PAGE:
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Joe Grant's Short Shorts: The True Hard Roch

Tuesday, August 29, 2017
Running the Hardrock 100 is a test of endurance. However, thanks to a few visionaries including BD’s very own Roch Horton, navigating the 13,100-foot Virginius Pass at mile 67 is now a chance for runners to fuel up, recoup, and regain the stoke. In the first of his quarterly column, Joe Grant reflects on a true unsung hero of the Hardrock.

Words & Images: Joe Grant

“I’ve said it before, you’ll see a lot of people you know ... and you never get to see this any other way, but you can come up and you can look and you can see right into their souls, right into their heart, right into their entire life, and this is the only place I get to see this. It’s all peeled back.” Roch Horton, Kroger’s Canteen, July 10, 2017.

There’s a small notch at 13,100 feet in the serrated ridgeline between Ouray and Telluride, Colorado, known as Virginius Pass … or Kroger’s Canteen. The latter name is a tribute to Chuck Kroger, a legendary American climber, who in the early days of the Hardrock Hundred Endurance Run, helped the organizers with providing safe passage to runners over the highly exposed and potentially treacherous pass.

Hardrock is a 100-mile run that starts and finishes in Silverton, Colorado. It has 33,000 feet of climbing over numerous passes above 12,000 feet, a 14er named Handies Peak, and travels through Ouray and Telluride. The loop is run in alternating directions each year, and in the counterclockwise direction, Kroger’s Canteen is at mile 67 on the course.

On the 10x20-foot dirt platform cut into the cliff-side that is Virginius Pass, Kroger established a small aid station to supply Hardrock runners with a refill of water and a shot of tequila, an invigorating tonic for the journey ahead.

Sadly, in 2007, Chuck Kroger passed away from cancer. But through his vision, Kroger’s Canteen has become a fixture of the Hardrock Hundred, a place that defines the core character of the run—a mix of quirk, ruggedness and beauty.

To perpetuate Kroger’s legacy would be no easy task. It would take someone who could shoulder not just the hundreds of pounds of gear and supplies to the pass, but who could also carry forth the more intangible and unique feel of the experience. BD employee Roch Horton, however, is the perfect man for the job.

After finishing Hardrock 10 times, Roch decided to forgo his spot as a runner, offering his help to manage Kroger’s Canteen for the following 10 years. As he would put it in his own words, 10 years of taking, followed by 10 years of giving back.

Roch is as equally gentle as he is strong. His commanding physical presence—tall with broad shoulders and bear mitt hands—is contrasted by his kind eyes and deep, tranquil voice. He has a slight mysterious air, his words always chosen carefully and spoken with intent. He can weather an electrical storm at 13,000 feet on Virginius Pass, keep his composure and still find just the right thing to say to the scared, battered runners looking for more than just booze to ease their mental angst.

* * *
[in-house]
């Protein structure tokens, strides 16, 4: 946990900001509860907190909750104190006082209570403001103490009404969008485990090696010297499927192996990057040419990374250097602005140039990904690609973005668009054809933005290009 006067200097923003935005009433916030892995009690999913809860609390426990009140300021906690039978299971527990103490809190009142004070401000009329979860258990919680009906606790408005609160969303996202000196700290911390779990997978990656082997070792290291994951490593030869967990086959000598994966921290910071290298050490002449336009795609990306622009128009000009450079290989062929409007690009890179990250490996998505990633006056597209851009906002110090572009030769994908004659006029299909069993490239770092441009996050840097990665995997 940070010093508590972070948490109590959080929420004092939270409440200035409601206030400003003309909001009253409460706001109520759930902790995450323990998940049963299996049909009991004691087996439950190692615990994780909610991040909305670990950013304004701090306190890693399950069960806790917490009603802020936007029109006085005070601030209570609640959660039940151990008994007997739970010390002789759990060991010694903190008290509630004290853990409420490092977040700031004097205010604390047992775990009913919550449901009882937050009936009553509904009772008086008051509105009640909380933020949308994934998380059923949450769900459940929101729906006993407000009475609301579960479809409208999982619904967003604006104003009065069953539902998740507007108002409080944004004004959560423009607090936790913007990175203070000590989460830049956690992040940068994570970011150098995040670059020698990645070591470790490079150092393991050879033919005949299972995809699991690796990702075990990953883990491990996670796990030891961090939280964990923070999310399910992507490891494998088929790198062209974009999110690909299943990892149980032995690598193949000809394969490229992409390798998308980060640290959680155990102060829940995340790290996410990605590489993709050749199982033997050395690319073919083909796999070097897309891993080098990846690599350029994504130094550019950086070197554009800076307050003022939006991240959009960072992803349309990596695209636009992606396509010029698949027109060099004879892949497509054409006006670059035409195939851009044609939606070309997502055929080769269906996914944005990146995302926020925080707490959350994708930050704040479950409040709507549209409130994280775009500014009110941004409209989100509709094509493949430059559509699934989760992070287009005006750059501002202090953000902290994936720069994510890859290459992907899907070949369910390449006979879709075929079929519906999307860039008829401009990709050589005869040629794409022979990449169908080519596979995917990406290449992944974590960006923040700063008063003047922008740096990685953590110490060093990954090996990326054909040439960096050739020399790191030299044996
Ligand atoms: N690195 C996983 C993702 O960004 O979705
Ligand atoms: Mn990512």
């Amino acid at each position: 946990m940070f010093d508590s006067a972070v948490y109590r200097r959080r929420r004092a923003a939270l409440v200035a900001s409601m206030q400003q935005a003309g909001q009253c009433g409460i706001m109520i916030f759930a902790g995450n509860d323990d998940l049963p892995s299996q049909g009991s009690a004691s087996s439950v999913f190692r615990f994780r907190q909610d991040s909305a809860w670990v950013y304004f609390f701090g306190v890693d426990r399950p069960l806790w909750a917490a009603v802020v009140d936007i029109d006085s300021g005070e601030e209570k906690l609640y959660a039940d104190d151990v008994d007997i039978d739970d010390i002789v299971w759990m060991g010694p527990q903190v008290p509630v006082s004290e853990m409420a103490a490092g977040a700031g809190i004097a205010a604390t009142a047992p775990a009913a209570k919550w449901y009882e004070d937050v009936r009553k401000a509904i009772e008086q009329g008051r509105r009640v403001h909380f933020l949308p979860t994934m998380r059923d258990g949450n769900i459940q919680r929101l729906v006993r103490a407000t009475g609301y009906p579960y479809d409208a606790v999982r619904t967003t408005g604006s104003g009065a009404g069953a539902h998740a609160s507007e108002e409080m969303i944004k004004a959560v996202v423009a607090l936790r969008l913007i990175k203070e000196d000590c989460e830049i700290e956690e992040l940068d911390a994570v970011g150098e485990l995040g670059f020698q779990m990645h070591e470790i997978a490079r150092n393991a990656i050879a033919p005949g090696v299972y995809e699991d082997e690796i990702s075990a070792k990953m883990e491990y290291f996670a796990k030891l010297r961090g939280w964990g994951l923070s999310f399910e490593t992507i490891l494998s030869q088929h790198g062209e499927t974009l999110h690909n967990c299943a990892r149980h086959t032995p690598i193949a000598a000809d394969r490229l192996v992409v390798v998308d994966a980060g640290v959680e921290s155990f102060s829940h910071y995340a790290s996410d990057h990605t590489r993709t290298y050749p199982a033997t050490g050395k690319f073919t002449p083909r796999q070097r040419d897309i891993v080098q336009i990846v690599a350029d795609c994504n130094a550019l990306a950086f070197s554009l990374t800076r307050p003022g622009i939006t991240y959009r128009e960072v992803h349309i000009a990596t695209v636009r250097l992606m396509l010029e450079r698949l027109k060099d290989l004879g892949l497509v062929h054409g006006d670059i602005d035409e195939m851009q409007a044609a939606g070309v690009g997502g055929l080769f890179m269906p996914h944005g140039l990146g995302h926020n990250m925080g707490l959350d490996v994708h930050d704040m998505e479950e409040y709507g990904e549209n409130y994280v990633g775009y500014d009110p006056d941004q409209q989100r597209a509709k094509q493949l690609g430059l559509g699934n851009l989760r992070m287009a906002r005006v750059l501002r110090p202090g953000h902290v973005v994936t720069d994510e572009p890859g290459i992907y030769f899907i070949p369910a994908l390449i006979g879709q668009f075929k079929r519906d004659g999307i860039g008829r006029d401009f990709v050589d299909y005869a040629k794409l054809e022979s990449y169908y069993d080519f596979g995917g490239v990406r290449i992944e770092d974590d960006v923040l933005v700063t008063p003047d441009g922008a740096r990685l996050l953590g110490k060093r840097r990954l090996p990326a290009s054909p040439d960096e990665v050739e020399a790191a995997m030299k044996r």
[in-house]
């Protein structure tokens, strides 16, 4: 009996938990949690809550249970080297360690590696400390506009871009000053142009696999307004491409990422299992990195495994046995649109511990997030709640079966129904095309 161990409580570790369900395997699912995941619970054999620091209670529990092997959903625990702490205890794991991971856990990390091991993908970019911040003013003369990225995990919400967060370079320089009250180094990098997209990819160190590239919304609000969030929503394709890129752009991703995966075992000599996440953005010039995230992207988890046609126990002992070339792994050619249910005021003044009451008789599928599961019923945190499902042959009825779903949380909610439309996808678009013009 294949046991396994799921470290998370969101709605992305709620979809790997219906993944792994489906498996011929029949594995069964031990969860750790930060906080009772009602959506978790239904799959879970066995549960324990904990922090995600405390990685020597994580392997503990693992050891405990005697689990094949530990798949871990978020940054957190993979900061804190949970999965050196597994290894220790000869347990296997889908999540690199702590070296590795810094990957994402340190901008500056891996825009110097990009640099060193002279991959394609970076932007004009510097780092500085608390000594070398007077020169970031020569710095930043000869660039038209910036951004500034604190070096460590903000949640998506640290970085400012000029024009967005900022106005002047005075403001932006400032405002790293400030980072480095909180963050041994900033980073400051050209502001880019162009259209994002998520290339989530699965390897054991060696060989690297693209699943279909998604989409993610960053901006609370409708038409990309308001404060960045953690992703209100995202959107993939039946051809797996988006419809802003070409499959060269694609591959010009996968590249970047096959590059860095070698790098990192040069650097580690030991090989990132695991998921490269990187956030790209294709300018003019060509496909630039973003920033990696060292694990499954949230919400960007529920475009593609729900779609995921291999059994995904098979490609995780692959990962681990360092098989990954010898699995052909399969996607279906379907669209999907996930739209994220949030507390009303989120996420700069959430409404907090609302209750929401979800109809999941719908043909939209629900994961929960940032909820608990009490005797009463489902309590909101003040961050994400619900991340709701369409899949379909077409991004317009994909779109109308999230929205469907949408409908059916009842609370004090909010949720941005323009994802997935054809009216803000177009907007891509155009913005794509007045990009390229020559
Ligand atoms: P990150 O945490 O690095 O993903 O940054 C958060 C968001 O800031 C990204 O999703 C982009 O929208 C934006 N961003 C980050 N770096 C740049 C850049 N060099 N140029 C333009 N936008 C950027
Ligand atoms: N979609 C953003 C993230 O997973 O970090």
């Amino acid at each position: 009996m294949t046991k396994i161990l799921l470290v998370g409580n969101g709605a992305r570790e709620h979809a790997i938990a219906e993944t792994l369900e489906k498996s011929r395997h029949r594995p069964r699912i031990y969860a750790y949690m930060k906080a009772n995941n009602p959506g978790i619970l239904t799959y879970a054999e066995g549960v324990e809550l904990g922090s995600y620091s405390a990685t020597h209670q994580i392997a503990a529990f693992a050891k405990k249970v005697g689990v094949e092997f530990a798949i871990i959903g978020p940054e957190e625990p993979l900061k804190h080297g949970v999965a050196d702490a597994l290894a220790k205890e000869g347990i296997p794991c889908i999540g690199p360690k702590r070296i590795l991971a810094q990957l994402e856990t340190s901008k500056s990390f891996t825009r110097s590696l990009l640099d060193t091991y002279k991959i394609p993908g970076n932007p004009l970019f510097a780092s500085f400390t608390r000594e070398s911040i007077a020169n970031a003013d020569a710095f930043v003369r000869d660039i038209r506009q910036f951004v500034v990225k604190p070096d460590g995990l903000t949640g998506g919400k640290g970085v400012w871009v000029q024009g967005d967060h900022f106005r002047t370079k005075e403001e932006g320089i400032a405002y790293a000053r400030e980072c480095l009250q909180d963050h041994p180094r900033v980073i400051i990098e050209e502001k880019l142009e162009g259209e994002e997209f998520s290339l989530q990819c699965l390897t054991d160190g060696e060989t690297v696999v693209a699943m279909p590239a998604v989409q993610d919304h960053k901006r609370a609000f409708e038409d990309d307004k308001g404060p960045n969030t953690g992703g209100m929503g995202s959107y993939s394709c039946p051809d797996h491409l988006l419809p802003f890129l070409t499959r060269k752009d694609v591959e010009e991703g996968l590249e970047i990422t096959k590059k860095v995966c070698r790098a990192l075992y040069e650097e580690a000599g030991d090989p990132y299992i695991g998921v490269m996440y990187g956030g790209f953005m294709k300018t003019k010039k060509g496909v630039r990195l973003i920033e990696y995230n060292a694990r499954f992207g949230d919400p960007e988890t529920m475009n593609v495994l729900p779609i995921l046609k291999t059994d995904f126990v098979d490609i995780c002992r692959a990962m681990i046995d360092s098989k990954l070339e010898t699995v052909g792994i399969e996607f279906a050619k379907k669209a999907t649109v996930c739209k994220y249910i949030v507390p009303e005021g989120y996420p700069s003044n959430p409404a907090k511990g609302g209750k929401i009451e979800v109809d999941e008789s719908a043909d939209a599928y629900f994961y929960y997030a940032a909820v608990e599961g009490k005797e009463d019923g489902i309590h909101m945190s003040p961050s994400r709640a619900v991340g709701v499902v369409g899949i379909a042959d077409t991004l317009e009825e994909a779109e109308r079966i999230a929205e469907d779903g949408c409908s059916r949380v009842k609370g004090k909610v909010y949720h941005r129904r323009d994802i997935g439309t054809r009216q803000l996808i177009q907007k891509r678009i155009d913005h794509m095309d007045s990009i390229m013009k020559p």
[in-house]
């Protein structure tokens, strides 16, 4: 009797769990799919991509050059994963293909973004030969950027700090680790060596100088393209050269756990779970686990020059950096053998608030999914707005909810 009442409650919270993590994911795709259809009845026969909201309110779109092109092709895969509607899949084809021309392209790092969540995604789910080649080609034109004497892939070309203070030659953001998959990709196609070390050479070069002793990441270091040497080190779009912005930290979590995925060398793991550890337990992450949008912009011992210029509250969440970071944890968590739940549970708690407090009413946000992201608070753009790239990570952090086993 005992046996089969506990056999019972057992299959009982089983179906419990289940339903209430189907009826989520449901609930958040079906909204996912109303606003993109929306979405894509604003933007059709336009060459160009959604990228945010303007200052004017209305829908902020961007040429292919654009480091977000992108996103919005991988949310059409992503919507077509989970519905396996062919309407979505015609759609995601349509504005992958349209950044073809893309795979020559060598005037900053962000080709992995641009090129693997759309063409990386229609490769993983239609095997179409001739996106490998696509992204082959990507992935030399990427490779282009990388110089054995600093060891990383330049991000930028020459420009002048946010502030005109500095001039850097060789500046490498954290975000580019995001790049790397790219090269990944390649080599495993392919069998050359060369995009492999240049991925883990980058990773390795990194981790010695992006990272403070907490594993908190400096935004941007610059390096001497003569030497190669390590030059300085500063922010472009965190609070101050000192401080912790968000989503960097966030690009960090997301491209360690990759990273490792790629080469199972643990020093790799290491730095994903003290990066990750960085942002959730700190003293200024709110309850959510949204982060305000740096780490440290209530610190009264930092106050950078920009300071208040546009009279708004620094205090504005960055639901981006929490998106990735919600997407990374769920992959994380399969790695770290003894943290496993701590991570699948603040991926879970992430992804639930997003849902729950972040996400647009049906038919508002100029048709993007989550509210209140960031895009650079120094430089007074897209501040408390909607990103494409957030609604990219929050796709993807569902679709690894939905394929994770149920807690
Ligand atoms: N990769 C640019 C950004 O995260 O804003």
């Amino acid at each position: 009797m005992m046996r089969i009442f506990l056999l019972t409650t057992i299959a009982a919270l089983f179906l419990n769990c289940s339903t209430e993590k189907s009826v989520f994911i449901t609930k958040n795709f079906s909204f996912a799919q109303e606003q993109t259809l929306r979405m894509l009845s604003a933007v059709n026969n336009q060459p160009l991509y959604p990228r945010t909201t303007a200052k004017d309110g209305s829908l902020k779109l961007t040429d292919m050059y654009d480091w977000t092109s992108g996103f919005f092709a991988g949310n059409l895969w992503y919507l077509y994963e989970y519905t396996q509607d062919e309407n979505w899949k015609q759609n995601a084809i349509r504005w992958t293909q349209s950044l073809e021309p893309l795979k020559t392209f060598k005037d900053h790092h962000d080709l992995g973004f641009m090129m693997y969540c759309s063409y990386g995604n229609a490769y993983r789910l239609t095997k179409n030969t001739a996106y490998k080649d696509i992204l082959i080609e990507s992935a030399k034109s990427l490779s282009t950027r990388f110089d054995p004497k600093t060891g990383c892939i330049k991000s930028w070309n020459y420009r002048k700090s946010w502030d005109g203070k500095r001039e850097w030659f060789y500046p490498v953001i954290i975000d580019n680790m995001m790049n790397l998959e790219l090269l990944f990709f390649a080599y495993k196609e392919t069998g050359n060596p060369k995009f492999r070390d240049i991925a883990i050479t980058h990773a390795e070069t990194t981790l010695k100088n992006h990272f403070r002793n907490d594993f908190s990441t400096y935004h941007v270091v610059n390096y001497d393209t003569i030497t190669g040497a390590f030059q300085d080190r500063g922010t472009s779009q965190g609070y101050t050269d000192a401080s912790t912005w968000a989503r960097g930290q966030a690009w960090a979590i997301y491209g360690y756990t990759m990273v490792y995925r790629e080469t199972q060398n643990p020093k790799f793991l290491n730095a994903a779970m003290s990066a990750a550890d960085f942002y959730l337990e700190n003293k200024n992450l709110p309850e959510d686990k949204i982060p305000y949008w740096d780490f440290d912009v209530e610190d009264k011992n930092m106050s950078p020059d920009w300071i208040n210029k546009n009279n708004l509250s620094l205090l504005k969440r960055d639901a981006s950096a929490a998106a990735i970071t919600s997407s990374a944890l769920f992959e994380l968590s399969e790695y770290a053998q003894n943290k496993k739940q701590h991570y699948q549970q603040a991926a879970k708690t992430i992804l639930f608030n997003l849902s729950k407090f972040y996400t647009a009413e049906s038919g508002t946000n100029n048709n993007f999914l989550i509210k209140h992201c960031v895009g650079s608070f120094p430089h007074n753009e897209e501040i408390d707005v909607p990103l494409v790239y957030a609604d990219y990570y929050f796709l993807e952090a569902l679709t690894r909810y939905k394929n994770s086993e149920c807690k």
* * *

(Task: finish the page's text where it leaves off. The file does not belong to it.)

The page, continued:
That emotional acuity is a rare quality and one that I appreciate the most in Roch. My first time running Hardrock was in 2011. I took the last few snowy steps up to Kroger’s Canteen—woozy, nauseous and struggling to stay upright. It was roughly 11 p.m. and I had been on the go for about 17 hours. There was a hearty welcome committee of a half-dozen volunteers all dressed in vintage mountaineering outfits—the theme of the aid station that year. I remember their accoutrements made me smile despite my advanced state of physical depletion.

I stumbled towards the portaledge set up against the wall and took a seat.

Roch came over to me, draped a sleeping bag over my shoulders and handed me a cup of broth. I clutched it in my hands for a short while before drinking, the warmth of the metal cup on my palms providing a pleasing amount of comfort.

I stared absently at the ground in front of my feet before standing back up a few minutes later. While it was tempting to linger, I knew that I couldn’t stay too long for fear that my legs would stop working altogether. But just before dropping down the backside of the pass toward Telluride, Roch squeezed my shoulder and said with characteristic serenity:

“Joe, do what you love. Just run in the mountains.”

What struck me back then still resonates deeply with me today. Roch’s simple statement helped me think beyond my little bubble, my self-inflicted world of hurt, and remember what it’s all about.

Thank you for all that you do, Roch, from the physical toil of setting up that aid station, to the words of wisdom, and for keeping the experience alive.


 

BD Athlete Joe Grant has been wearing short shorts since the young age of six, and has since developed an affinity for donning little more than “daisy dukes,” while running his heart out through the mountains. Short Shorts is his quarterly homage to the mountain running life.

 


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